Having said that the day was full of potential, with a lot of people taking my details and looking to give me future commission work, and two young ladies asked me if I'd be willing to give them one to one tuition... I obviously directed them towards my book as a starting point! What was also interesting was that a dealer selling art prints from down south said that if I took a stall at a London convention my models would fly out the door and he was interested in buying a number of models himself for re-selling. So you may well see me making an exhibition of myself in the big smoke one of these days.


Five o'clock rolled round and it was time to pack up. Andy and I headed home tired but having had a thoroughly enjoyable day out; a day that I would classify as highly successful as it confirmed to me that I have a good product and there is a market for it, all I have to do is find the right audience and away I go! I look forward to seeing you all at the third UK Garage Kit show on 29th September, where my first kit will be unveiled. But that's a story for another day.


With my most sincere thanks to my good firend Andy Pearson for all his help and support.


Making an exhibition of myself

29-06-2012

The last time I wrote one of these blogs I commented that if I was supposed to be producing them on a regular basis I should start taking the writer's equivalent of Ex-Lax. After realising that it is over a year since my last blog I really should be adding prune juice and gunpowder to that. Perhaps I should just console myself that between making models and trying to get on with life in general there doesn't seem to be enough hours in the day to do everything that I want to. We have all heard the saying that time goes quicker the older you get and it is very true: I find myself halfway through the year feeling that it has gone quicker than a rainy Sunday afternoon as a teenager.

Life is a truly wonderful thing and sometimes I stop and marvel at some amazing events that have happened to me. Case in point being that three years ago when I bought a kit from the United States (which, in itself, is a miracle I would never have dreamed possible when I was younger and thanks due to the introduction of the Internet) who would have thought that I would be selling the build up of said kit and posting it back to sunny California (cue Al Jolson song at this stage of the proceedings). Sometimes, despite the merry go round of day to day life, you have to stop and carry out a review and I realised that I was quickly running out of space at home to store my build ups. I decided that the best way to rectify this was to try and sell off my collection and hence the sale of my Batman: Scars diorama that some of you may recall from a chapter in my How to Build Better Dioramas book. I have started this not-closing-down sale in a low key manner and some of you may have seen my posts on various modelling forums. My gallery of models and dioramas can be seen at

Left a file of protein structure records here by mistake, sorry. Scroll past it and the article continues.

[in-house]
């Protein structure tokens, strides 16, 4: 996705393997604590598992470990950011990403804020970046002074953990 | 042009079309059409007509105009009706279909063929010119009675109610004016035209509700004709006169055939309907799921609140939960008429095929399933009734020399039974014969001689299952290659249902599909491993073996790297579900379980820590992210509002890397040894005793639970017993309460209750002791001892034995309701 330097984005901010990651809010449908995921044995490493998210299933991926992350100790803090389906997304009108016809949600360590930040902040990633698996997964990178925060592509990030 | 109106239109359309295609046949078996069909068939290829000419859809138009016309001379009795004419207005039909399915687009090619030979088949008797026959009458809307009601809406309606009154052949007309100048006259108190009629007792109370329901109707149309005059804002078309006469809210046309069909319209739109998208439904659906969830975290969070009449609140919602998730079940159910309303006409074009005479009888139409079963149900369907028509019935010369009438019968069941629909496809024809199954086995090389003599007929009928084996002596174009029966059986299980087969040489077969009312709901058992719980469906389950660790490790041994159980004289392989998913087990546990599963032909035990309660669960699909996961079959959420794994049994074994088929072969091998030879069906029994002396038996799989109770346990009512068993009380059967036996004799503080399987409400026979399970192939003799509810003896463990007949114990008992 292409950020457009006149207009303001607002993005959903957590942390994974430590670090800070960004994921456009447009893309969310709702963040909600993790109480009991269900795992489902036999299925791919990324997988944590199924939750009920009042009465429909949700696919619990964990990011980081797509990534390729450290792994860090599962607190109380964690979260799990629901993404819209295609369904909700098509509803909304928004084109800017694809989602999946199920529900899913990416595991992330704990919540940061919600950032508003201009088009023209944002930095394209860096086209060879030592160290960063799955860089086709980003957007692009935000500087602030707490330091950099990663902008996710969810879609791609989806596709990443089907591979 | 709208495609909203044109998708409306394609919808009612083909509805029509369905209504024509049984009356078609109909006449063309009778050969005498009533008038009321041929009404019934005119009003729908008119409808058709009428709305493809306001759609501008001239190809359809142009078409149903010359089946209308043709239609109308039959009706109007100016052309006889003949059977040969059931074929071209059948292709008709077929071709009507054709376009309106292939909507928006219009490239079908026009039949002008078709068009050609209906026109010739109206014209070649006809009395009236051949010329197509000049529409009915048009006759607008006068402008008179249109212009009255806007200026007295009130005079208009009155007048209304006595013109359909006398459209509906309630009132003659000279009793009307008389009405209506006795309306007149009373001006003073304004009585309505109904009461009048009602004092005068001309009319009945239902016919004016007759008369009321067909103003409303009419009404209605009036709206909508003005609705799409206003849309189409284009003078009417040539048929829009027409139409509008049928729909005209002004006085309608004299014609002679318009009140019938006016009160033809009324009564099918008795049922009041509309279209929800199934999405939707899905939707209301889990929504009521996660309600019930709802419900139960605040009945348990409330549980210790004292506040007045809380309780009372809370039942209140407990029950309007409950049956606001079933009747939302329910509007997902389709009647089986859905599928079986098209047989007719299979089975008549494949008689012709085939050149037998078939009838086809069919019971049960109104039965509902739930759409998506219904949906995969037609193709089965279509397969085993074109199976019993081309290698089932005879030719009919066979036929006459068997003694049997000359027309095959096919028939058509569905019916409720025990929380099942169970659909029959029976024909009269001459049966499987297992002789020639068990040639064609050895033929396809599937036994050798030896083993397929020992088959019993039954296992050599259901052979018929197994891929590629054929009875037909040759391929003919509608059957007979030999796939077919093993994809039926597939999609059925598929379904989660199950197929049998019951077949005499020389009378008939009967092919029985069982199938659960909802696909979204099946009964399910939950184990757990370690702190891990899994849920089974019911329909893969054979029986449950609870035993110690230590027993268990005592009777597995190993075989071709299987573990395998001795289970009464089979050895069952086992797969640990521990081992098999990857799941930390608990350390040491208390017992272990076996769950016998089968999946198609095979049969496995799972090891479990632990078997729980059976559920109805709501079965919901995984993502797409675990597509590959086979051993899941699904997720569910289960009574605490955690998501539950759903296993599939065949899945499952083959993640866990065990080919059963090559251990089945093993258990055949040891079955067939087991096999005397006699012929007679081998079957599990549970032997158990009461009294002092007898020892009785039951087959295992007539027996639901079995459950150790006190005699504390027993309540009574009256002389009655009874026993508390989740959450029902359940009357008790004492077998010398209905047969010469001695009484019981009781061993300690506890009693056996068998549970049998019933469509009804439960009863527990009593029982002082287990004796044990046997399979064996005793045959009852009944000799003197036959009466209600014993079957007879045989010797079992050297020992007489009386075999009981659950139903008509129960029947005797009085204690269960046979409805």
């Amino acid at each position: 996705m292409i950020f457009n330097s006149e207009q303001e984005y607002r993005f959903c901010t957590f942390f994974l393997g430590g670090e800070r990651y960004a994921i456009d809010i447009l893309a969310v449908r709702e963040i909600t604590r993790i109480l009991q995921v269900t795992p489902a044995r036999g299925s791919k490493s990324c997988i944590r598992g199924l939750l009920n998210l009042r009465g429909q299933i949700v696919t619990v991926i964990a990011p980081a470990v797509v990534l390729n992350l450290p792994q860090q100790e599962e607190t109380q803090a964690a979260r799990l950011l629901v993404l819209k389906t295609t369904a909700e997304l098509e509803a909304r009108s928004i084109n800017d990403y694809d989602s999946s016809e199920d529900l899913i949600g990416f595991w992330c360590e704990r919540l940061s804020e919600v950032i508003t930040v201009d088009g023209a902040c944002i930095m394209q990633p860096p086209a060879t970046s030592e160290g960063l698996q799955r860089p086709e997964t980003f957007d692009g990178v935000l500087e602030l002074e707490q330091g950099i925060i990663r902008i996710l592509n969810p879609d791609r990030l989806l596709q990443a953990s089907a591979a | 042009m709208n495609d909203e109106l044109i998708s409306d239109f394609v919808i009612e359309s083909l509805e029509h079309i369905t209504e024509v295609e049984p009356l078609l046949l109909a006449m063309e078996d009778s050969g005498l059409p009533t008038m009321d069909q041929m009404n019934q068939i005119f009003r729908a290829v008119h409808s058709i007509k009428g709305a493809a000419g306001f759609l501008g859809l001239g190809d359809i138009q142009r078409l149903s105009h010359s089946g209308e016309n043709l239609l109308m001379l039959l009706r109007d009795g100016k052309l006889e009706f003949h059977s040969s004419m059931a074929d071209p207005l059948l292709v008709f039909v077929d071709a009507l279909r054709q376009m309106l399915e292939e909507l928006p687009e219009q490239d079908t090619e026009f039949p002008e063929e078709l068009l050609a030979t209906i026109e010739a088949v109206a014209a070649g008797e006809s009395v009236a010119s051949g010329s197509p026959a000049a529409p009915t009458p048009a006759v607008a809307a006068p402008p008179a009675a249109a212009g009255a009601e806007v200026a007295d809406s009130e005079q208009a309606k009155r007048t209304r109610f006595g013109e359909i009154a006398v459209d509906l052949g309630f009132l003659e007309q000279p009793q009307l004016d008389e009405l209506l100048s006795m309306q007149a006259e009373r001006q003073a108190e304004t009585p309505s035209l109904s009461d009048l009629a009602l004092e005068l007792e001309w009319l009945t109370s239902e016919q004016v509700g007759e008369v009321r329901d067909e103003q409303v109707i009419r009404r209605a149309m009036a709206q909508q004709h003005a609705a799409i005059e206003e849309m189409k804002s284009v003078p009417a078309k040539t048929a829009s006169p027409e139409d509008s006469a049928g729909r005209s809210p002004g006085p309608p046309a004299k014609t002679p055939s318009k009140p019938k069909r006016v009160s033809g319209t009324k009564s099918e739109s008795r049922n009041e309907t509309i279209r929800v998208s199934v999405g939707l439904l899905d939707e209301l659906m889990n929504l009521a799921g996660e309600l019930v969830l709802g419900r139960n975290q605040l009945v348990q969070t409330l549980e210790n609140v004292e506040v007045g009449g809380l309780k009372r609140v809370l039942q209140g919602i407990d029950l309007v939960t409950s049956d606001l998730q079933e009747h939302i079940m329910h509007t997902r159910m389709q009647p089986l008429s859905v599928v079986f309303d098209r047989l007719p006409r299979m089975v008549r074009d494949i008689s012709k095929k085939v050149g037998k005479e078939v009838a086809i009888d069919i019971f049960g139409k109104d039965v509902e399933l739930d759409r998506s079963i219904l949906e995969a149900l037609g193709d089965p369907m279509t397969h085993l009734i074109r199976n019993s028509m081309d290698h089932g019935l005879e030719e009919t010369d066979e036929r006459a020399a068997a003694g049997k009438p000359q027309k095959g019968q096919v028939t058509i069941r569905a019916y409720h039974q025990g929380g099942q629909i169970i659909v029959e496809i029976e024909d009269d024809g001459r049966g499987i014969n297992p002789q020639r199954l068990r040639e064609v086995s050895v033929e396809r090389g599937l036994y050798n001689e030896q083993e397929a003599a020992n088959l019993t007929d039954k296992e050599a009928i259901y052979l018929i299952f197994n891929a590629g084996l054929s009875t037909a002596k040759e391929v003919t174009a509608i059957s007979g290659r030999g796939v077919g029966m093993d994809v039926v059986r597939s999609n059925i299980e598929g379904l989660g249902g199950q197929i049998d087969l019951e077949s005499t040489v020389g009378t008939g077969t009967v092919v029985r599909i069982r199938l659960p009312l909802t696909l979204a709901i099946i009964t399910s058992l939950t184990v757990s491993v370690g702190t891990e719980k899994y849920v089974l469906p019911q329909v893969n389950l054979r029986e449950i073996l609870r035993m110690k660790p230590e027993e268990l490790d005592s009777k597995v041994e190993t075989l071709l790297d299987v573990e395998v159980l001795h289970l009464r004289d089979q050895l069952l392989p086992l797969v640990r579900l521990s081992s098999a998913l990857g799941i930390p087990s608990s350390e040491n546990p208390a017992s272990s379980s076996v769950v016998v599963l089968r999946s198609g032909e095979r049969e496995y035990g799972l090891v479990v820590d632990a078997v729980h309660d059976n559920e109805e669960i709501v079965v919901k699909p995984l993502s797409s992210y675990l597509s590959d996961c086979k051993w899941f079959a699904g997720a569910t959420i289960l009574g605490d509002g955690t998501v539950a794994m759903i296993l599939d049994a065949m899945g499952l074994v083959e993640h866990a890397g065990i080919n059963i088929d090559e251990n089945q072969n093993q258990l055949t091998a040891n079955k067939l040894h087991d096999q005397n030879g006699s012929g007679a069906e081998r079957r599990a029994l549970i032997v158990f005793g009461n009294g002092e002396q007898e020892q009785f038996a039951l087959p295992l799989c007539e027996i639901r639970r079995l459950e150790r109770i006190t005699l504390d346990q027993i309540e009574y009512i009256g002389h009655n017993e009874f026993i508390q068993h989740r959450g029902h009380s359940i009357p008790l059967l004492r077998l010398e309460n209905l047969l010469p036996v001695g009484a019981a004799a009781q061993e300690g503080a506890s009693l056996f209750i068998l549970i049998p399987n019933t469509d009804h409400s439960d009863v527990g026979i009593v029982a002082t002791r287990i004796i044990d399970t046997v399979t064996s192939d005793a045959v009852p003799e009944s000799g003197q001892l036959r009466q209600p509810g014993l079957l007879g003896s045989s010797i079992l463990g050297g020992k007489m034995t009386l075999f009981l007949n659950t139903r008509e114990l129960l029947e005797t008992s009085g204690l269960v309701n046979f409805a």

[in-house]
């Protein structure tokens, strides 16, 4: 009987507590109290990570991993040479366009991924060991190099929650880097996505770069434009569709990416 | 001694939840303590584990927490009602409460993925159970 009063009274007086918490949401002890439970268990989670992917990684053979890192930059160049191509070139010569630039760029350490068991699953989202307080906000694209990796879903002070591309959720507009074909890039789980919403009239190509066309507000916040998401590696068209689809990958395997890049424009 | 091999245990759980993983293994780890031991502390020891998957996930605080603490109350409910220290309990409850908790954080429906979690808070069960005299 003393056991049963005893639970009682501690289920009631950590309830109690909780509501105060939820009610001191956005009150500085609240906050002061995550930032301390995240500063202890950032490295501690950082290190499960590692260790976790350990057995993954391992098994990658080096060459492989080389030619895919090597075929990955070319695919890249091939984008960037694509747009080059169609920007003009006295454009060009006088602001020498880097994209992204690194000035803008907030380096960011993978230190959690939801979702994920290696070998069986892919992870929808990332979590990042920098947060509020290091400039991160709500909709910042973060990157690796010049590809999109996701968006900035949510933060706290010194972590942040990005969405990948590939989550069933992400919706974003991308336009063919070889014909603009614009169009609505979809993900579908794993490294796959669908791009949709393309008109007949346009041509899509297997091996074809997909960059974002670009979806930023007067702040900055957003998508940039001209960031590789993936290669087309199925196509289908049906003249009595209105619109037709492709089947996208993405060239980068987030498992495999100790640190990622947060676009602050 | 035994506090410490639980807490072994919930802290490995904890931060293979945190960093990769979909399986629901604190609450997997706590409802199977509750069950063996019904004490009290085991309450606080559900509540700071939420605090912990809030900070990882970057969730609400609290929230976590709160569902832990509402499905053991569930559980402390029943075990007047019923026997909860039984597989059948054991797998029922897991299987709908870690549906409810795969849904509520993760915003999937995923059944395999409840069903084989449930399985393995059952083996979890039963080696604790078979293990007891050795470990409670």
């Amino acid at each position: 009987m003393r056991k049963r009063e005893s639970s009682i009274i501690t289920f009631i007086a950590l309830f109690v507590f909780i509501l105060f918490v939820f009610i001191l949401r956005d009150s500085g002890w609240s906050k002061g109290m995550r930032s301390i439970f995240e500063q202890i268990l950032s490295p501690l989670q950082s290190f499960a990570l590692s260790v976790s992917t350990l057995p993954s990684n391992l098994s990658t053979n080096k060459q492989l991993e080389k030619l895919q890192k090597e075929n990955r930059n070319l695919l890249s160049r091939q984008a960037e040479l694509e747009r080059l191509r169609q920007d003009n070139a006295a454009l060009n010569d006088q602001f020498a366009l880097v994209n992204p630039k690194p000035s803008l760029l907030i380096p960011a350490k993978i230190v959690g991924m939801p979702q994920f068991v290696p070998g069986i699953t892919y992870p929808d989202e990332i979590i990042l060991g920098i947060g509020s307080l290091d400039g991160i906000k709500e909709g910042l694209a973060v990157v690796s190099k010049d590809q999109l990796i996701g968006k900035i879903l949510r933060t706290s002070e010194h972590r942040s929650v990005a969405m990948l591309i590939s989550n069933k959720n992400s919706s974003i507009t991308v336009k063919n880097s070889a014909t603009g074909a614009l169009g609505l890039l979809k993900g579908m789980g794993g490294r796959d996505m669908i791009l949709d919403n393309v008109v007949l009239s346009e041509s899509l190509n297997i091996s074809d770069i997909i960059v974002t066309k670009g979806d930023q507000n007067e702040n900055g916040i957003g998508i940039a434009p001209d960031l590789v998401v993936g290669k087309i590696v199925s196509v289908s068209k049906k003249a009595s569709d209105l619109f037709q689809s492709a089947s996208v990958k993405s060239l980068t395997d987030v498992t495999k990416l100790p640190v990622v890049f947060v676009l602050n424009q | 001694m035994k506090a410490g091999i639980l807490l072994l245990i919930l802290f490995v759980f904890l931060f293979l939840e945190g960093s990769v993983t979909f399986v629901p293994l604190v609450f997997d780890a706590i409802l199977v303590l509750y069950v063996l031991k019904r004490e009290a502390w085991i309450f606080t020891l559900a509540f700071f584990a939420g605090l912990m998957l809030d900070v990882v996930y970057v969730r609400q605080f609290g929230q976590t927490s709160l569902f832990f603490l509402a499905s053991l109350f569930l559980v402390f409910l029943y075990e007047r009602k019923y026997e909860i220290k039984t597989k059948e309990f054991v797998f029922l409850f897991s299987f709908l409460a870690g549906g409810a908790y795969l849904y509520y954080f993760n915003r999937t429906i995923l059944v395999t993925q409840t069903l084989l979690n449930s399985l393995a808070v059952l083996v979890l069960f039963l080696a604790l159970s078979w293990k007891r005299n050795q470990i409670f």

http://s256.photobucket.com/albums/hh192/mack2919/Models%20for%20Sale/

If you would like any further details or prices of models you can contact me through this website or directly at modelbford@aol.co.uk.

Another thing I never expected to happen to me was to see my work in a museum. Well, not exactly in a museum, but featured on its website anyway. I recently discovered the Mechanical Art and Design Museum in Stratford upon Avon http://themadmuseum.co.uk/ which is full of amazing mechanical devices and a section devoted to Steampunk. I am very pleased to say that the dioramas I made for the two Steampunk Modeller specials can be found in their work for sale section.

Which leads me onto the title of this blog: on the 21st July 2012 I will be making an exhibition of myself at the Manchester MCM Expo to be held at the Manchester Central Exhibition Centre (formerly G-Mex), details of which can be found here http://www.manchestermcmexpo.com/

I will have a selection of models on display and which will be available for purchase on the day. If any particular model takes your eye on my online gallery I will be very happy to bring it along on the day for you to collect for a small deposit up front. My very good friend, Andy Pearson, will be manning the stand with me, so please stop by and say hello.


Where does the time go?

29-03-2011

Where does the time go? I can't believe that as I sit down to write these notes that we are fast approaching the end of March and already a quarter of the year has passed us by. I also can't believe how long it is since I last sat down to write a blog. Mr Reccia asked if I could produce them on a regular basis for the website, and if this is regular I'm going to have to start taking the writer's equivalent of Ex-Lax.

Things that perhaps I should have written about:

Visited the IPMS Show in Telford with my good friend Andy Pearson and managed to keep my wallet in my pocket for longer than I expected. After many years of talking on the phone I finally got round to meeting the living legend that is Tony James and was blown away by the quality of the model competition entries: enough to make you want to hang up your glue and paint for good. Although, both Andy and I were puzzled by some of the decisions made by the competition judges: without going into too much detail there seemed to be a bias towards bigger being better and some other strange judgements as to what actually could be classified as a "plastic model".